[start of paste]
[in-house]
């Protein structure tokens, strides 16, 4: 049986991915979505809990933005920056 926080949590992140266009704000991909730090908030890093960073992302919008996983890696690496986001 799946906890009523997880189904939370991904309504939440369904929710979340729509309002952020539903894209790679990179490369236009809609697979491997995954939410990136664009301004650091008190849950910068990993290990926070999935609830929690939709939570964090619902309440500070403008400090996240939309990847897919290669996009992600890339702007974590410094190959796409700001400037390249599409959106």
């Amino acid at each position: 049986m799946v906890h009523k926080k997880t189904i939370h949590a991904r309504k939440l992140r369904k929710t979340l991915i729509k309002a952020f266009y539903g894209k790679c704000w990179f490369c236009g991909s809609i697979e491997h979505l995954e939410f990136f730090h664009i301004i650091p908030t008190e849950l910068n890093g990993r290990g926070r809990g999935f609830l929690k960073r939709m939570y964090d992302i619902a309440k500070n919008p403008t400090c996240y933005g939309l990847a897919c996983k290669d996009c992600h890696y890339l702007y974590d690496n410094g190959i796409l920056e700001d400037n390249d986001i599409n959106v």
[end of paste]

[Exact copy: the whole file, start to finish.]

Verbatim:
[in-house]
């Protein structure tokens, strides 16, 4: 049986991915979505809990933005920056 926080949590992140266009704000991909730090908030890093960073992302919008996983890696690496986001 799946906890009523997880189904939370991904309504939440369904929710979340729509309002952020539903894209790679990179490369236009809609697979491997995954939410990136664009301004650091008190849950910068990993290990926070999935609830929690939709939570964090619902309440500070403008400090996240939309990847897919290669996009992600890339702007974590410094190959796409700001400037390249599409959106």
């Amino acid at each position: 049986m799946v906890h009523k926080k997880t189904i939370h949590a991904r309504k939440l992140r369904k929710t979340l991915i729509k309002a952020f266009y539903g894209k790679c704000w990179f490369c236009g991909s809609i697979e491997h979505l995954e939410f990136f730090h664009i301004i650091p908030t008190e849950l910068n890093g990993r290990g926070r809990g999935f609830l929690k960073r939709m939570y964090d992302i619902a309440k500070n919008p403008t400090c996240y933005g939309l990847a897919c996983k290669d996009c992600h890696y890339l702007y974590d690496n410094g190959i796409l920056e700001d400037n390249d986001i599409n959106v």